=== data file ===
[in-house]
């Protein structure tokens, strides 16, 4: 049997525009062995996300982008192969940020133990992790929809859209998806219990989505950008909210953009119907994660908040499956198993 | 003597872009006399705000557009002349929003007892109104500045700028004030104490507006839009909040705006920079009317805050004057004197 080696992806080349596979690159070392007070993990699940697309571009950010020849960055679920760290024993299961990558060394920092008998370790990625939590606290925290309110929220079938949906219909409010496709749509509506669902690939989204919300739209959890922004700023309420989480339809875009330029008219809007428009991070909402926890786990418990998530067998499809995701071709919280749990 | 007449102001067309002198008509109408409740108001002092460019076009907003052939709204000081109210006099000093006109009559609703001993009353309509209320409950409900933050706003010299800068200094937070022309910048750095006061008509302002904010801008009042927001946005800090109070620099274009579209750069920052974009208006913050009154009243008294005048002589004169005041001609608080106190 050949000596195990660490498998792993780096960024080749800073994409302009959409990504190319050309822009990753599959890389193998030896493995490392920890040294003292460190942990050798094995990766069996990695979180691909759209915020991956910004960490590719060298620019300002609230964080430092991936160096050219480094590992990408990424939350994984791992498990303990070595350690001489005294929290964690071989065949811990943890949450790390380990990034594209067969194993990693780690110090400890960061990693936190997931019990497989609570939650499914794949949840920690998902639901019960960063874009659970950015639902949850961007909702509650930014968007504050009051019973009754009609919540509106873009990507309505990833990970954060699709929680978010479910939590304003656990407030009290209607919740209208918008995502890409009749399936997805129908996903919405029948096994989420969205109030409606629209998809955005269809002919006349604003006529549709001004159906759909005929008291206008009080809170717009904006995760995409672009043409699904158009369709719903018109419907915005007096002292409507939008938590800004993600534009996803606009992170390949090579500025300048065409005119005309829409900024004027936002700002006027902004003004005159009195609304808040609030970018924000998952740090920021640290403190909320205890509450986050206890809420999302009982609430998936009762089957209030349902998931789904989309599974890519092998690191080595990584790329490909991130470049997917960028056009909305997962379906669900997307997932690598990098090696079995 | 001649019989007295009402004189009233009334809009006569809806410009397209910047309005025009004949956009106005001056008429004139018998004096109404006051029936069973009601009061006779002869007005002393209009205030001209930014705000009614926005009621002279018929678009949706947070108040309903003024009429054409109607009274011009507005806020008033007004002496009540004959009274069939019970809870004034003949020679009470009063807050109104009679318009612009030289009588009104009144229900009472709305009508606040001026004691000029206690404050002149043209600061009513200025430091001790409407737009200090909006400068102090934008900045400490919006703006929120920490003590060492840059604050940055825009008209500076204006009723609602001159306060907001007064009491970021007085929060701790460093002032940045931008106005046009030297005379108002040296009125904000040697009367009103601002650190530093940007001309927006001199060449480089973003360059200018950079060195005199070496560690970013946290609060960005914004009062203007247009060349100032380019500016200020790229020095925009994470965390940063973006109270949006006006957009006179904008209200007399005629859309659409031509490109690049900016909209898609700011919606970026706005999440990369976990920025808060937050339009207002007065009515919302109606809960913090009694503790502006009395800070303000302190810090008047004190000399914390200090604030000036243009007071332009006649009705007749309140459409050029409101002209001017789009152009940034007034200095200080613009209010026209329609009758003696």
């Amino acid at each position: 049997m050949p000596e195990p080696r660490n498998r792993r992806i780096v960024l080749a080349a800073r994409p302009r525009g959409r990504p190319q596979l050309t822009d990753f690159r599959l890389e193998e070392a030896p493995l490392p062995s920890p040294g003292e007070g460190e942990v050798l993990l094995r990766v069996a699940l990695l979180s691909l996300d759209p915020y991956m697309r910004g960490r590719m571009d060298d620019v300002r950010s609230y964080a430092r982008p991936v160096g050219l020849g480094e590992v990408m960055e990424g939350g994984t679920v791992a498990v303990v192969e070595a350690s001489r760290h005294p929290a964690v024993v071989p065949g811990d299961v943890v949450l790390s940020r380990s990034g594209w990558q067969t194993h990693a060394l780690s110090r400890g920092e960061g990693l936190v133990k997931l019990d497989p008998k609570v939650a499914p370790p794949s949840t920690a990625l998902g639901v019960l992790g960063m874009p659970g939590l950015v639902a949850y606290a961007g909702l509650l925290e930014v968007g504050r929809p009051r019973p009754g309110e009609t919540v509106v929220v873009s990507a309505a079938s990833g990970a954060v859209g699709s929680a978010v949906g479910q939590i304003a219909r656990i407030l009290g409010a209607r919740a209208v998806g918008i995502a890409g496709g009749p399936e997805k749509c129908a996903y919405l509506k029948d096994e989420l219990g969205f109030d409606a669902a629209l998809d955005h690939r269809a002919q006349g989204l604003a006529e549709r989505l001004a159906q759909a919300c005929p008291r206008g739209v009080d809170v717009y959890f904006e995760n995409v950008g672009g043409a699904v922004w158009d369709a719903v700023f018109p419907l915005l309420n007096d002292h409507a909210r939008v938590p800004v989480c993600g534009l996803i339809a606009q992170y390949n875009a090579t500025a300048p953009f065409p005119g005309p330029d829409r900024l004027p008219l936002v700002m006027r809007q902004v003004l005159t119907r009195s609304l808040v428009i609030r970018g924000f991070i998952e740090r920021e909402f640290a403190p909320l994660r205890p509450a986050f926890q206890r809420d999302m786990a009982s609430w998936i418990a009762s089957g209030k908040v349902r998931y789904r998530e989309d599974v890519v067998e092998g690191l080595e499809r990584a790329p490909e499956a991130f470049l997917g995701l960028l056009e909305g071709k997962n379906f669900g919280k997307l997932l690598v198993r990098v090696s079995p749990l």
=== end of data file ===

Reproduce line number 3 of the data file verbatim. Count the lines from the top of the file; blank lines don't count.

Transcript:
């Amino acid at each position: 049997m050949p000596e195990p080696r660490n498998r792993r992806i780096v960024l080749a080349a800073r994409p302009r525009g959409r990504p190319q596979l050309t822009d990753f690159r599959l890389e193998e070392a030896p493995l490392p062995s920890p040294g003292e007070g460190e942990v050798l993990l094995r990766v069996a699940l990695l979180s691909l996300d759209p915020y991956m697309r910004g960490r590719m571009d060298d620019v300002r950010s609230y964080a430092r982008p991936v160096g050219l020849g480094e590992v990408m960055e990424g939350g994984t679920v791992a498990v303990v192969e070595a350690s001489r760290h005294p929290a964690v024993v071989p065949g811990d299961v943890v949450l790390s940020r380990s990034g594209w990558q067969t194993h990693a060394l780690s110090r400890g920092e960061g990693l936190v133990k997931l019990d497989p008998k609570v939650a499914p370790p794949s949840t920690a990625l998902g639901v019960l992790g960063m874009p659970g939590l950015v639902a949850y606290a961007g909702l509650l925290e930014v968007g504050r929809p009051r019973p009754g309110e009609t919540v509106v929220v873009s990507a309505a079938s990833g990970a954060v859209g699709s929680a978010v949906g479910q939590i304003a219909r656990i407030l009290g409010a209607r919740a209208v998806g918008i995502a890409g496709g009749p399936e997805k749509c129908a996903y919405l509506k029948d096994e989420l219990g969205f109030d409606a669902a629209l998809d955005h690939r269809a002919q006349g989204l604003a006529e549709r989505l001004a159906q759909a919300c005929p008291r206008g739209v009080d809170v717009y959890f904006e995760n995409v950008g672009g043409a699904v922004w158009d369709a719903v700023f018109p419907l915005l309420n007096d002292h409507a909210r939008v938590p800004v989480c993600g534009l996803i339809a606009q992170y390949n875009a090579t500025a300048p953009f065409p005119g005309p330029d829409r900024l004027p008219l936002v700002m006027r809007q902004v003004l005159t119907r009195s609304l808040v428009i609030r970018g924000f991070i998952e740090r920021e909402f640290a403190p909320l994660r205890p509450a986050f926890q206890r809420d999302m786990a009982s609430w998936i418990a009762s089957g209030k908040v349902r998931y789904r998530e989309d599974v890519v067998e092998g690191l080595e499809r990584a790329p490909e499956a991130f470049l997917g995701l960028l056009e909305g071709k997962n379906f669900g919280k997307l997932l690598v198993r990098v090696s079995p749990l």